Paul is a new kid in town with a robot named "BB". He befriends Samantha and the three of them have a lot of good times together. That is, until Samantha's abusive father throws her down ... See full summary »
Scientist Alec Holland invents a growth substance that could end world hunger, but a plantation owner obsessed with immortality tries to steal it and causes an accident that turns Alec into a human-plant mutant, protector of the bayou.
Dr. Alec Holland, hidden away in the depths of a murky swamp, is trying to create a new species - a combination of animal and plant capable of adapting and thriving in the harshest conditions. Unfortunately he becomes subject of his own creation and is transformed . . . Arcane, desperate for the formula attempts to capture the Swamp Thing. An explosive chase ensues that ultimately ends with a confrontation between Holland and a changed Arcane . . . Written by
Mark Harding <email@example.com>
Dick Durock was forced into the role of the Swamp Thing by necessity. He'd been brought on board the project as a stuntman, but the filmmakers found that it was impossible to go from Durock to Ray Wise - who had been cast as Alec Holland, Swamp Thing's former self - and back again because the two men looked so different in Swamp Thing's makeup. See more »
In the scene after the Swamp Thing heals Jude, he walks by a very large bush that is clearly camouflage netting. See more »
[Jude has been brought back from the dead, and the first thing he sees is Swamp Thing]
Oh shit. There goes the neighborhood.
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Like the character, it's got a good heart mired under some muck!
"Swamp Thing" isn't what one might call a standard horror picture. It tries to play it a bit lighter than what you would expect, given the mechanics of the story. What you end up with is a fun and campy film, that sometimes lessens it's darker edge by trying too hard for a bit of humor.
Based from the comic series from DC Comics, the tale is about a scientist, Dr. Alec Holland (played by Ray Wise), who is transformed into a marsh-layered creature of immense power, after his experiment to create a way to make a more abundant food supply, causes him to run afoul of a man bent to use it for his own ends... a man named Arcane (played by Louis Jourdan).
I've noted before I am a big time comic reader, so I'm quite well versed with the history of the title character. Wes Craven, who both wrote and directed this film, takes quite a few liberties with the characters and their source material, but still manages to keep it true enough, so that they are easy to relate to and familiar. I liked Ray Wise's approach to the character, as he brought a great deal of altruistic idealism to him, which rang true to the character from the comics. Also well cast is Louis Jourdan as Arcane, as he gave him just the right amount of arrogant egotism and flamboyant self-aggrandizement, like the typical madman who thinks they know how to rule the world would have. Of course, Adrienne Barbeau is the real standout here, not just for the obvious physical attributes (which were obviously one of the reasons she was cast in the role of Holland's/Swamp Thing's love interest), but she manages to elevate herself from being more than just the usual damsel in distress, as watching her fight off attackers and shoot a gun, shows she's no weak-willed school girl. But it was her ability to make you believe that the chemistry she shared with Holland, was strong enough for her to accept him after his change into the Swamp Thing (which was played wonderfully by Dick Durock), that really cinched her performance with me. And let's face it, she don't look bad in soaking wet clothes, either. In fact, almost all of the cast do very good jobs with material that, at times, comes off a bit overly cheesy.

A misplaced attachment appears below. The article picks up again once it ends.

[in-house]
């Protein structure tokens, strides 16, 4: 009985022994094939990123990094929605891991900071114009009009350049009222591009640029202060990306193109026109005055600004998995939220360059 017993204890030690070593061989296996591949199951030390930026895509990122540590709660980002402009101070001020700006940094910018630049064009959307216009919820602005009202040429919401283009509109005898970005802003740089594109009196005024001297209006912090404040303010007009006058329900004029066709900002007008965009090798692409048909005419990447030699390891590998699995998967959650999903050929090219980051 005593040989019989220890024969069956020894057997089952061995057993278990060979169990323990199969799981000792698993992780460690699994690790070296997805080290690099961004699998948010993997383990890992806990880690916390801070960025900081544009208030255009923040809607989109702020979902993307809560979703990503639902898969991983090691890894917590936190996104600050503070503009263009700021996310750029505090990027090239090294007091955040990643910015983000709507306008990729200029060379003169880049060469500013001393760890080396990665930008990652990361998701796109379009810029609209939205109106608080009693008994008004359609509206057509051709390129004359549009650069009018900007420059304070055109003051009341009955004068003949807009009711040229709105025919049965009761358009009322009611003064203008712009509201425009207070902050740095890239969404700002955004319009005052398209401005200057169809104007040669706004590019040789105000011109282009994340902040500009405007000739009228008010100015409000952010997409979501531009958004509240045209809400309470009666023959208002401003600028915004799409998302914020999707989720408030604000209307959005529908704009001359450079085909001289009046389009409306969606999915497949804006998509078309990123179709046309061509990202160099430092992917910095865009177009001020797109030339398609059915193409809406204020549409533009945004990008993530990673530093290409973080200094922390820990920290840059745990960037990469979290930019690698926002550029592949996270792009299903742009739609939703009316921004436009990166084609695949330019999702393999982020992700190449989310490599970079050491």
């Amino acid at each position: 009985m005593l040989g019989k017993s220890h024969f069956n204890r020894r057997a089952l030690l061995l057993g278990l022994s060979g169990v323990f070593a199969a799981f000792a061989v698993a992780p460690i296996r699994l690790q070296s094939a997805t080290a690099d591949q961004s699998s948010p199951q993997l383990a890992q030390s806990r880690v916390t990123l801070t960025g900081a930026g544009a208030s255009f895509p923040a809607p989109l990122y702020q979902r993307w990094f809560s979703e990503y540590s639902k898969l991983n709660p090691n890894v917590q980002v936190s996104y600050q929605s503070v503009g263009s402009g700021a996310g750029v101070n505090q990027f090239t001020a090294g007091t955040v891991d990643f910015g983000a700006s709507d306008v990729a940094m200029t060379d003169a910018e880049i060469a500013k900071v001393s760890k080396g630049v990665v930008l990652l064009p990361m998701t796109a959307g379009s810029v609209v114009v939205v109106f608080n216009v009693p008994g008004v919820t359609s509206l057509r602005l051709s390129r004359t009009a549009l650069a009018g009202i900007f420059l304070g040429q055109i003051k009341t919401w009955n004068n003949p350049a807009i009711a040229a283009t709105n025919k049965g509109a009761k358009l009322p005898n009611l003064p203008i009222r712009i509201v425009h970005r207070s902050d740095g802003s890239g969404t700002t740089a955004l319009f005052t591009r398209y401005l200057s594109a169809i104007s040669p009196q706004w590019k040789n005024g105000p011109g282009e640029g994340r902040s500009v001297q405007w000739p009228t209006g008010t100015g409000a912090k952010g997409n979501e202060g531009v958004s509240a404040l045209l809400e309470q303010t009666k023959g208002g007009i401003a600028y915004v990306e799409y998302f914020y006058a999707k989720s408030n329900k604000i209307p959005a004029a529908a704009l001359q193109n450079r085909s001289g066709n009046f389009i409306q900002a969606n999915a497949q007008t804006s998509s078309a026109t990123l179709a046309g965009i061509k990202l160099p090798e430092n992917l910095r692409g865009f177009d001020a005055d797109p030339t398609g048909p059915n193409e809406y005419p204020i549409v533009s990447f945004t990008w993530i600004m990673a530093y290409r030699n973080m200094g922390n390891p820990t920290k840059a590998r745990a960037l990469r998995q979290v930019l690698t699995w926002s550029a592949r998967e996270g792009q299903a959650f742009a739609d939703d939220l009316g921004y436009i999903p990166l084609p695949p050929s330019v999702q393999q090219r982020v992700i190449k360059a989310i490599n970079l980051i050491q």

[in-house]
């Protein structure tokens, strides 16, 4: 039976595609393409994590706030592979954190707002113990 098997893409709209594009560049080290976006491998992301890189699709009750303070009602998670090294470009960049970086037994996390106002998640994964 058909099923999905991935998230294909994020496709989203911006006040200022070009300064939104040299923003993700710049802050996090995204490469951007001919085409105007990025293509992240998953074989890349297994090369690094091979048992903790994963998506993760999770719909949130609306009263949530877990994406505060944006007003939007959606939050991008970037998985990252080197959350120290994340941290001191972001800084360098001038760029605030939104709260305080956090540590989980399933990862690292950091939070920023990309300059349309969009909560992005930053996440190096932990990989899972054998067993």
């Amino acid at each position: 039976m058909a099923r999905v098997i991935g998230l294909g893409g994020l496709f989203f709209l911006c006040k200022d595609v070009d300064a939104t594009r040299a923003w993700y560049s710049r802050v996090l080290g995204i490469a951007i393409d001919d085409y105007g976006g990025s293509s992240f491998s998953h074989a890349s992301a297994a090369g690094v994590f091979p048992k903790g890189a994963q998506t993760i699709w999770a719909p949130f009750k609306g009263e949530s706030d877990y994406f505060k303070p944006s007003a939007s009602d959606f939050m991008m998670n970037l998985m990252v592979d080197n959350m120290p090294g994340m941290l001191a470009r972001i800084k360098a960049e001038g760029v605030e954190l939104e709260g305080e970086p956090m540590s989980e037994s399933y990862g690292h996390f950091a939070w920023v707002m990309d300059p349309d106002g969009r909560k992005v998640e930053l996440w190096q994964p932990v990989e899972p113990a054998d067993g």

If there were any negatives to the film, I'd have to say that it was in the pacing and dialog. Granted, this isn't Shakespere, but the script sometimes seems to just strive too hard to stay closer to humor than horror. It results in some scenes losing some of the dramatic punch they might have had, if they would have allowed things to go just a touch darker. The pacing of the film is quite quick, though a bit too quick, in some cases. We never really got to see Holland actually transform into Swamp Thing, nor did we get much time spent on him trying to adjust to his new situation. I would have liked to see more of a struggle for him in dealing with what he had become and his loss of his physical humanity, as he just seems to accept it too quickly. The special effects aren't very special here, although the Swamp Thing outfit does pretty closely resemble the character in the comics, so long as you don't focus on the close-ups, when the rubbery look is very obvious. Of course, this is just a limitation of the times and can't really be counted as detriment to the film.
"Swamp Thing" is like a film that bridges the gap between the old 50's-60's horror films, with their poor special effects and unintentional cheesiness, and the more modern horror films that were to come. It does feel a bit like a throwback in a lot of ways, but the film has got a lot of heart and I think its charm ultimately won me over. It's not a very scary horror film, but it is an enjoyably fun film, nonetheless.
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